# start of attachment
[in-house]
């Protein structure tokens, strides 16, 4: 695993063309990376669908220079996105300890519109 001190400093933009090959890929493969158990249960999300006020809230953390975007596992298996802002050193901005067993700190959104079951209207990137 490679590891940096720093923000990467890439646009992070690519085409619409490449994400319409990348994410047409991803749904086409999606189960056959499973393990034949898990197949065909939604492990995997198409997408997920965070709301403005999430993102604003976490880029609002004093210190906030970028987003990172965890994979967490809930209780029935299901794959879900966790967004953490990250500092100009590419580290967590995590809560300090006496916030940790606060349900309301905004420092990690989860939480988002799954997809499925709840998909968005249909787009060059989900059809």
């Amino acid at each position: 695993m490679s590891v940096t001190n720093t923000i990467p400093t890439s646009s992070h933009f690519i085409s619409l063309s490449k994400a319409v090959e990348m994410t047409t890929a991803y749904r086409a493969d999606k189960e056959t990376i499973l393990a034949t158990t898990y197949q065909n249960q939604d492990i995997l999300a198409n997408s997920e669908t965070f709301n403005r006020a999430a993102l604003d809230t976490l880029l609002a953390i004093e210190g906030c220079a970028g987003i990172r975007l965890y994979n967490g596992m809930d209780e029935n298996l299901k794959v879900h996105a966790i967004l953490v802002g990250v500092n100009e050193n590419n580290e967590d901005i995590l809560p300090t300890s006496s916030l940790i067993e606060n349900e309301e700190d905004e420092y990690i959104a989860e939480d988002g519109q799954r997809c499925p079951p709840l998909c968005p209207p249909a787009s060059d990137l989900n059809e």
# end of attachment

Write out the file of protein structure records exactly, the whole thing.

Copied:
[in-house]
């Protein structure tokens, strides 16, 4: 695993063309990376669908220079996105300890519109 001190400093933009090959890929493969158990249960999300006020809230953390975007596992298996802002050193901005067993700190959104079951209207990137 490679590891940096720093923000990467890439646009992070690519085409619409490449994400319409990348994410047409991803749904086409999606189960056959499973393990034949898990197949065909939604492990995997198409997408997920965070709301403005999430993102604003976490880029609002004093210190906030970028987003990172965890994979967490809930209780029935299901794959879900966790967004953490990250500092100009590419580290967590995590809560300090006496916030940790606060349900309301905004420092990690989860939480988002799954997809499925709840998909968005249909787009060059989900059809």
């Amino acid at each position: 695993m490679s590891v940096t001190n720093t923000i990467p400093t890439s646009s992070h933009f690519i085409s619409l063309s490449k994400a319409v090959e990348m994410t047409t890929a991803y749904r086409a493969d999606k189960e056959t990376i499973l393990a034949t158990t898990y197949q065909n249960q939604d492990i995997l999300a198409n997408s997920e669908t965070f709301n403005r006020a999430a993102l604003d809230t976490l880029l609002a953390i004093e210190g906030c220079a970028g987003i990172r975007l965890y994979n967490g596992m809930d209780e029935n298996l299901k794959v879900h996105a966790i967004l953490v802002g990250v500092n100009e050193n590419n580290e967590d901005i995590l809560p300090t300890s006496s916030l940790i067993e606060n349900e309301e700190d905004e420092y990690i959104a989860e939480d988002g519109q799954r997809c499925p079951p709840l998909c968005p209207p249909a787009s060059d990137l989900n059809e």